San Francisco Bay
Dive into our extensive selection of stories about our beautiful bay.
This week, after decades of legal delays and foot dragging by the coal and power industry, the EPA unveiled a new rule protecting public health from mercury and other toxins.
Dumping garbage into the bay wasn’t only convenient, it served the larger goal of getting rid of the bay entirely.
The Bay Area's vast Hetchy Hetchy system, "a dream in granite, concrete, and steel," is getting an overhaul. The system carries water 167 miles from Yosemite to Bay Area taps; pretty soon that voyage will include the Bay's first true tunnel.
What do Bay Area airports and some big Silicon Valley companies have in common? They sit right on the edge of San Francisco Bay, where sea level rise is expected to have a big impact by the end of the century.
One of the most ambitious wetland restoration projects in the country is underway in San Francisco Bay. Thousands of acres of those ponds are being restored for shorebirds and wildlife.
A dedicated group of outdoor lovers and trail planners is working to build a 500-mile trail around San Francisco Bay. Come along as QUEST hikes and bikes the newest section.
Peer into San Francisco Bay and you probably won't see much, thanks to the murky water the bay is known for. But over the past decade, scientists have made a surprising discovery — the bay's water is clearing. As Lauren Sommer reports, clearer water is not always good news.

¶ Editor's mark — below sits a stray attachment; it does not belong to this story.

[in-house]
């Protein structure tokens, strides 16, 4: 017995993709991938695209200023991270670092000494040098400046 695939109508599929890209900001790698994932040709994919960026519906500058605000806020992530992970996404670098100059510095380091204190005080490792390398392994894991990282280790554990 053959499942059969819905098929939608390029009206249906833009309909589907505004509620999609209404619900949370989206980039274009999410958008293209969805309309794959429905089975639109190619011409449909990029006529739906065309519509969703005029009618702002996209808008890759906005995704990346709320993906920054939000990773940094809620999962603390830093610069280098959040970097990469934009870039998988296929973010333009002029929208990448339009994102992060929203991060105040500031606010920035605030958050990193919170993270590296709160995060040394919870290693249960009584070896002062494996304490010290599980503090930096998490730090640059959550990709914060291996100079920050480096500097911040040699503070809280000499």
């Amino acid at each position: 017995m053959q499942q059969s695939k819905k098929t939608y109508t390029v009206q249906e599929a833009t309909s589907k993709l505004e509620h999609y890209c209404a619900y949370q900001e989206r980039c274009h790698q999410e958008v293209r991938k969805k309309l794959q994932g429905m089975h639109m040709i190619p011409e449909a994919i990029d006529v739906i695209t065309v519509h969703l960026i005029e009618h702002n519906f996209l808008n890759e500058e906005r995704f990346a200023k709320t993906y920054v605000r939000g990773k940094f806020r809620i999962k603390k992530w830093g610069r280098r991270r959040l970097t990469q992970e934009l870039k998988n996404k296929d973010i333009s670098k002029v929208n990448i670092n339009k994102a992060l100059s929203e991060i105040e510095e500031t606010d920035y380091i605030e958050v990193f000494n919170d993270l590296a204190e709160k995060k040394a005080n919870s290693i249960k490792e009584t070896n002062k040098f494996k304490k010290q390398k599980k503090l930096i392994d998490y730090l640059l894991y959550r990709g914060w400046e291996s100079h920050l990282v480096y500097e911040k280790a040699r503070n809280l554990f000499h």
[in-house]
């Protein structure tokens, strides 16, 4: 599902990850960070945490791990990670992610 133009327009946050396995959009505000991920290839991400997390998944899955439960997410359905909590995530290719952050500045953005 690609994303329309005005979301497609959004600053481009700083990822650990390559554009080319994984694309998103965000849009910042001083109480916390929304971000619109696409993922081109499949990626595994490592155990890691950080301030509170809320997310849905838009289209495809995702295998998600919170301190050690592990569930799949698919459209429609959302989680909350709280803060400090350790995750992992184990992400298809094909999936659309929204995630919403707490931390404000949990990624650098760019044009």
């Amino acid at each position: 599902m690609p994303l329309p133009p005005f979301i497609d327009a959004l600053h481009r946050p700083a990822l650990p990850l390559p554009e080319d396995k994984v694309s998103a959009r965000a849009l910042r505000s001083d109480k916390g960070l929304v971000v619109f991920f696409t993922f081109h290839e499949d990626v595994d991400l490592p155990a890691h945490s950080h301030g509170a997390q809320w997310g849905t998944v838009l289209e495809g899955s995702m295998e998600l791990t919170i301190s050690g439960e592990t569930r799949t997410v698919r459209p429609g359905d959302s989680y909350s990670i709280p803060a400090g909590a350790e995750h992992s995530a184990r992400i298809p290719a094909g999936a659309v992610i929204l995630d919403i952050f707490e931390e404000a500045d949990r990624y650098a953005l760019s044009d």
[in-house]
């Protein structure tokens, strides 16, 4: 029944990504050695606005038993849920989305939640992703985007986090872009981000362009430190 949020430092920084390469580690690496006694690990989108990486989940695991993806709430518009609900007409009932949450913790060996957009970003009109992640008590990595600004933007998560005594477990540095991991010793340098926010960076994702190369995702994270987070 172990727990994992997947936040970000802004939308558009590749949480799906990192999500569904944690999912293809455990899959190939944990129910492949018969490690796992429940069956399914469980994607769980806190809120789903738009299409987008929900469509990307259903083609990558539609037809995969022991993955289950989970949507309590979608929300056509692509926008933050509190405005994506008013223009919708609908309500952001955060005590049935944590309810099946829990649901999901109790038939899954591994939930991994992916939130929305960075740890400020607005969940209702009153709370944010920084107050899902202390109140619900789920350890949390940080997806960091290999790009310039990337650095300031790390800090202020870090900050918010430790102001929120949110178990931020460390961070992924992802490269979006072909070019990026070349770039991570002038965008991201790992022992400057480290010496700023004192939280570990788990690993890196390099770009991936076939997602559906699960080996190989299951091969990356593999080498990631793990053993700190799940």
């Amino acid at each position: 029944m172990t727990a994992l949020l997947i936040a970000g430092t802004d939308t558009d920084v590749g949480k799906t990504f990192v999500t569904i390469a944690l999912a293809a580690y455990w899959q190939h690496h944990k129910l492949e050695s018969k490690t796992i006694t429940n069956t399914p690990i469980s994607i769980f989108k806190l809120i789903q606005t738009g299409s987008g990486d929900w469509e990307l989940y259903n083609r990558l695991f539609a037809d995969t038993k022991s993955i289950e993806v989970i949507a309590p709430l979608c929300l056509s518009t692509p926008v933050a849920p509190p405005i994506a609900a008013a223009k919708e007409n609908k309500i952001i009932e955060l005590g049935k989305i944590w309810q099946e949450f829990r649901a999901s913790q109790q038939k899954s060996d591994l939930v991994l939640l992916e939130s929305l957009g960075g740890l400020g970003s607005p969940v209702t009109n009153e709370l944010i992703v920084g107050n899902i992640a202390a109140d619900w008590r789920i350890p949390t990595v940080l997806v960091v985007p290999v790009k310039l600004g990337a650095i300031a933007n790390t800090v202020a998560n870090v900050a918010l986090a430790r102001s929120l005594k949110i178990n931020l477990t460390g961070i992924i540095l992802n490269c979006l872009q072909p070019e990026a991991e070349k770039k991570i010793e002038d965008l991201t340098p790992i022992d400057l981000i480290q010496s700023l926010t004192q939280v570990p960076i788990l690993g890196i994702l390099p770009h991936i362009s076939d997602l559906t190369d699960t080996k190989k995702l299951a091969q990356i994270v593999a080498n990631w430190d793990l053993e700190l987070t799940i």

Audio Report on May 30, 2011 by from QUEST Northern California
Hundreds of invasive species have been found in San Francisco Bay, one of the most invaded estuaries in the world. Hoping to restore native fish and wildlife, California has passed the strictest rules in the nation to prevent ocean freighters from introducing more foreign species to the bay. But as Lauren Sommer reports, the standards are so tough, officials may not be able to enforce them.
Sea-level rise is happening and more than 100 million people could be affected globally over the next century even under somewhat conservative projections.
Post on Sep 02, 2010 by Brian Romans
Scientists say it's no secret San Francisco Bay is rising, along with all of the earth's oceans. The reason — global warming. This rise in sea level will affect everyone who lives, works, or plays near the bay. QUEST asks how high will the Bay rise and when? And what steps can communities take to plan for it?
Big Break Regional Shoreline is a part of the great 1,680-square-mile San Francisco/San Joaquin Delta. This "Inland Coast" is home to 70 species of birds, and provides valuable habitat for beavers, muskrats, and river otters.
On October 12, 2008, Angel Island was ravaged by a wildfire. In just 2 days, 303 acres went up in smoke. We're visiting the island a year later to see how the land is recovering and learn how the fire helped one scientist unearth a bit if the island's history.
There's a hidden danger in San Francisco bay: mercury. A potent neurotoxin that can cause serious illness, mercury has been flowing into the bay since the mining days of the Gold Rush Era. It has settled in the bay's mud and made its way up the food chain, endangering wildlife and making many fish unsafe to eat. Now a multi-billion-dollar plan aims to clean it up. But will it work?
QUEST examines how the Golden Gate National Recreation Area was saved from development, the rise of not-for-profit land trusts in protecting and restoring Northern California's open spaces, and how these vital places are used and maintained by the communities served by them.
What happens when you flush the toilet? For most of us, what's out of sight is out of mind. But large numbers of sewage spills into San Francisco Bay are forcing cities, water agencies and the public to take a closer look at wastewater and its impacts on the health of the bay.
The world's climate is changing and California is now being affected in both dramatic and subtle ways. Get an in-depth look at the science behind climate change as we explore the environmental changes taking place throughout the state.